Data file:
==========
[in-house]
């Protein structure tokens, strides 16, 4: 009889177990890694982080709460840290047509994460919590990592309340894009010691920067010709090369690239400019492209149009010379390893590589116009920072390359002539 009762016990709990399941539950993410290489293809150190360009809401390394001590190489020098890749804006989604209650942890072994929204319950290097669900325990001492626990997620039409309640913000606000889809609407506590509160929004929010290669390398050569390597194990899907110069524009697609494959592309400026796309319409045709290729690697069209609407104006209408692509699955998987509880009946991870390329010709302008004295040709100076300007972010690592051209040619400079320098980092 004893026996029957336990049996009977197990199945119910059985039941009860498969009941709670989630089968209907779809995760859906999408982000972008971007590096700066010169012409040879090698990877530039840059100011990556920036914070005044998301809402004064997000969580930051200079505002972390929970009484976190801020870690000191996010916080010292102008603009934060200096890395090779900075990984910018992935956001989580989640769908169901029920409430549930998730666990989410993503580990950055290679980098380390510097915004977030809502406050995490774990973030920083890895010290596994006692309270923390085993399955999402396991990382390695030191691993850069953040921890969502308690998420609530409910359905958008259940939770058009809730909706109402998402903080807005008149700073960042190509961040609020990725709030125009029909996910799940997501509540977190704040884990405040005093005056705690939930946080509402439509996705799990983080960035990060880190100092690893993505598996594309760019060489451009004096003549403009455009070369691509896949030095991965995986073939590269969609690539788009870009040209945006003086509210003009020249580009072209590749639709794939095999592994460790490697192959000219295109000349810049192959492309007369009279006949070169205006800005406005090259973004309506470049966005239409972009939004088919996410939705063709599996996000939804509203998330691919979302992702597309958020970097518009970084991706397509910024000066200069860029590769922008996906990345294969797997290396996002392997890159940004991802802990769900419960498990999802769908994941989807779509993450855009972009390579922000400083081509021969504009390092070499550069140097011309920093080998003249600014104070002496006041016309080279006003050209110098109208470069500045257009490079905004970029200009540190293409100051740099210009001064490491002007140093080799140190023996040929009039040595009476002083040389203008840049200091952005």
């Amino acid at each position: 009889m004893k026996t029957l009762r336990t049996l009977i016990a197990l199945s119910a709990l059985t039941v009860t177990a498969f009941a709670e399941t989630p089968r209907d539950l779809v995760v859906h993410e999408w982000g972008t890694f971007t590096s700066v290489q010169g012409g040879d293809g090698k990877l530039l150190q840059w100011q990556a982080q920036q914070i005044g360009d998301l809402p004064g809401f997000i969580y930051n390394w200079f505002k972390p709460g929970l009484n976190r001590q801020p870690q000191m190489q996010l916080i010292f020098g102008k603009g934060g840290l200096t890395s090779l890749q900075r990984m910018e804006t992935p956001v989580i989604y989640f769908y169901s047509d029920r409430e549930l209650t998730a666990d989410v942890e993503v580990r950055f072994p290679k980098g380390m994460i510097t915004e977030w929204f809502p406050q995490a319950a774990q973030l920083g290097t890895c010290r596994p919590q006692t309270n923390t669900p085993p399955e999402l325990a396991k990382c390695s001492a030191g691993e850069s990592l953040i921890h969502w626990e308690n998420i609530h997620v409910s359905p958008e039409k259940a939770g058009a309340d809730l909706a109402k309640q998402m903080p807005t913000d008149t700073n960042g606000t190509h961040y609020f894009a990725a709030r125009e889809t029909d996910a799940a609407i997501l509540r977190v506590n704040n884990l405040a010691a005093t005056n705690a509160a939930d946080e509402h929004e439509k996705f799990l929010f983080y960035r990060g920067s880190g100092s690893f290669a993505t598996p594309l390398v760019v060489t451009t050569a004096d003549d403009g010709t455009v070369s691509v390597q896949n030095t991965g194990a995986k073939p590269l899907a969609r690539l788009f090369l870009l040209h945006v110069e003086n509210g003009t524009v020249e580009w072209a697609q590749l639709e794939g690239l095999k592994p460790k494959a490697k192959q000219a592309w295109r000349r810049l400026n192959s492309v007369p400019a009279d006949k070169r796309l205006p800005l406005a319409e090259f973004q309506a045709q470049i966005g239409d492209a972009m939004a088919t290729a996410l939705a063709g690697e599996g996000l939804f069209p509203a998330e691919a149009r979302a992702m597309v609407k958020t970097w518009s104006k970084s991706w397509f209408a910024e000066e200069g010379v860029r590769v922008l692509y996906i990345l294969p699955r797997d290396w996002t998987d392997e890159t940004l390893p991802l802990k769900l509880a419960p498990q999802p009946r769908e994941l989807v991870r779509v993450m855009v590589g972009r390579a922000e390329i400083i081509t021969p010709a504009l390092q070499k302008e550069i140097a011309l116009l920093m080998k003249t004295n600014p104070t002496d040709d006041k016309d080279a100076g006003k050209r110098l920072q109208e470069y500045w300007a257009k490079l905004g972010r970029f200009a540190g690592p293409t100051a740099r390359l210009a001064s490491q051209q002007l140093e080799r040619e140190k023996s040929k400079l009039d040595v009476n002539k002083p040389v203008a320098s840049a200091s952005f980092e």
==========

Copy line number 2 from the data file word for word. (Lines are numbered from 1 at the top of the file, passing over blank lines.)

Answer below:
């Protein structure tokens, strides 16, 4: 009889177990890694982080709460840290047509994460919590990592309340894009010691920067010709090369690239400019492209149009010379390893590589116009920072390359002539 009762016990709990399941539950993410290489293809150190360009809401390394001590190489020098890749804006989604209650942890072994929204319950290097669900325990001492626990997620039409309640913000606000889809609407506590509160929004929010290669390398050569390597194990899907110069524009697609494959592309400026796309319409045709290729690697069209609407104006209408692509699955998987509880009946991870390329010709302008004295040709100076300007972010690592051209040619400079320098980092 004893026996029957336990049996009977197990199945119910059985039941009860498969009941709670989630089968209907779809995760859906999408982000972008971007590096700066010169012409040879090698990877530039840059100011990556920036914070005044998301809402004064997000969580930051200079505002972390929970009484976190801020870690000191996010916080010292102008603009934060200096890395090779900075990984910018992935956001989580989640769908169901029920409430549930998730666990989410993503580990950055290679980098380390510097915004977030809502406050995490774990973030920083890895010290596994006692309270923390085993399955999402396991990382390695030191691993850069953040921890969502308690998420609530409910359905958008259940939770058009809730909706109402998402903080807005008149700073960042190509961040609020990725709030125009029909996910799940997501509540977190704040884990405040005093005056705690939930946080509402439509996705799990983080960035990060880190100092690893993505598996594309760019060489451009004096003549403009455009070369691509896949030095991965995986073939590269969609690539788009870009040209945006003086509210003009020249580009072209590749639709794939095999592994460790490697192959000219295109000349810049192959492309007369009279006949070169205006800005406005090259973004309506470049966005239409972009939004088919996410939705063709599996996000939804509203998330691919979302992702597309958020970097518009970084991706397509910024000066200069860029590769922008996906990345294969797997290396996002392997890159940004991802802990769900419960498990999802769908994941989807779509993450855009972009390579922000400083081509021969504009390092070499550069140097011309920093080998003249600014104070002496006041016309080279006003050209110098109208470069500045257009490079905004970029200009540190293409100051740099210009001064490491002007140093080799140190023996040929009039040595009476002083040389203008840049200091952005």